Call it service with a smile – and a background check.
A new final rule issued by the Corporation for National and Community Service (CNCS) requires many of its grantees to conduct criminal history checks on participants and staffers who have “recurring” access to children under 17, older people and people with disabilities.
A 90-day clock started ticking on Aug. 24 for AmeriCorps state and national programs, and for Senior Companion and Foster Grandparent sponsoring organizations, to complete a free National Sex Offender Public Registry (NSOPR) check on current participants and grant-funded employees. This basic search must be done by Nov. 23.
“We tried to be fair,” said Tom Bryant, associate general counsel for the corporation. He said the new baseline requirements don’t preclude states from conducting more in-depth background checks. “We thought being on the sexual offender registry was a pretty good indicator that they should not be serving with these populations.”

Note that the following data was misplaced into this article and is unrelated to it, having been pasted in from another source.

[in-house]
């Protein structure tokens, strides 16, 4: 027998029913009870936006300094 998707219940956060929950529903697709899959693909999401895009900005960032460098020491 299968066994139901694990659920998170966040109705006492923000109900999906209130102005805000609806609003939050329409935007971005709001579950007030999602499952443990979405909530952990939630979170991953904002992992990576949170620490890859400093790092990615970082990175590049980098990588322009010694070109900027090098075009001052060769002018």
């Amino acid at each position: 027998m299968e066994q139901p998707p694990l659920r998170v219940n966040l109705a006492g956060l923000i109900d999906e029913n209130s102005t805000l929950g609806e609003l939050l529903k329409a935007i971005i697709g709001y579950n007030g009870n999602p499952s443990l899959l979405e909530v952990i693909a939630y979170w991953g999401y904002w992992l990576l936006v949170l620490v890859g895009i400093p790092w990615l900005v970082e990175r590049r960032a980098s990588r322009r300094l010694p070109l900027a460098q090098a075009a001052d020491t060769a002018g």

A state criminal registry check and a NSOPR check must be conducted for any new (or reapplying) participants and staff after Nov. 23. Those who fail to conduct the checks could incur liability risks and lose some or all of their grant funds. Individuals who refuse to consent to a check are not eligible to serve.
Programs can use federal grants to pay for the checks.
Excluded from the federal requirement, but covered by state child care laws, are the Learn and Serve and RSVP programs of CNCS, as well as unaffiliated volunteers recruited by national and community service programs.
More information and technical assistance resources are at http://www.nationalservice.gov/for_organizations/manage/history_checks.asp.
– Erika Fitzpatrick